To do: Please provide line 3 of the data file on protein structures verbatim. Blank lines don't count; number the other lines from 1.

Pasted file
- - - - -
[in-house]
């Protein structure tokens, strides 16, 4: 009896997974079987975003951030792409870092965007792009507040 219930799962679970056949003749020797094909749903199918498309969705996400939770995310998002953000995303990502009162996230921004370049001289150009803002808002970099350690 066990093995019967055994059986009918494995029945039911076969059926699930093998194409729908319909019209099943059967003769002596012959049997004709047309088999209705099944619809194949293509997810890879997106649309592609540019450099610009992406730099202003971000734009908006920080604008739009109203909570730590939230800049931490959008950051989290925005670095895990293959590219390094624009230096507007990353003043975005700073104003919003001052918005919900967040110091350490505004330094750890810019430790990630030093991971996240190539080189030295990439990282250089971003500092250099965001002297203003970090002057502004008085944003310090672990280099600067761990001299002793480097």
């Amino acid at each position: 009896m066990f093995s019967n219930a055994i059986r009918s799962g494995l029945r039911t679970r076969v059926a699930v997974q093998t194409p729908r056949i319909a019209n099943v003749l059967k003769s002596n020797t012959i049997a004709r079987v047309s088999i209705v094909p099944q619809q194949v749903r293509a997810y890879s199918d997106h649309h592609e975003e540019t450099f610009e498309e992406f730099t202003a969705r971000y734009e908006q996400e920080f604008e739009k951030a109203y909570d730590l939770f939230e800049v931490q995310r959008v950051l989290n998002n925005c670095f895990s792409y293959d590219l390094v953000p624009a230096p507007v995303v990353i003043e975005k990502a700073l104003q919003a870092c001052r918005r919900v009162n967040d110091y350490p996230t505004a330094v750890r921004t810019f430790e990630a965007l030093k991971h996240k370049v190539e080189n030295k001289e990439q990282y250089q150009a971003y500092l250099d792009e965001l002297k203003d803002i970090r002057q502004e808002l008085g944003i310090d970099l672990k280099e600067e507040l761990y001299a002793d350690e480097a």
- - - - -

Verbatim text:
């Amino acid at each position: 009896m066990f093995s019967n219930a055994i059986r009918s799962g494995l029945r039911t679970r076969v059926a699930v997974q093998t194409p729908r056949i319909a019209n099943v003749l059967k003769s002596n020797t012959i049997a004709r079987v047309s088999i209705v094909p099944q619809q194949v749903r293509a997810y890879s199918d997106h649309h592609e975003e540019t450099f610009e498309e992406f730099t202003a969705r971000y734009e908006q996400e920080f604008e739009k951030a109203y909570d730590l939770f939230e800049v931490q995310r959008v950051l989290n998002n925005c670095f895990s792409y293959d590219l390094v953000p624009a230096p507007v995303v990353i003043e975005k990502a700073l104003q919003a870092c001052r918005r919900v009162n967040d110091y350490p996230t505004a330094v750890r921004t810019f430790e990630a965007l030093k991971h996240k370049v190539e080189n030295k001289e990439q990282y250089q150009a971003y500092l250099d792009e965001l002297k203003d803002i970090r002057q502004e808002l008085g944003i310090d970099l672990k280099e600067e507040l761990y001299a002793d350690e480097a």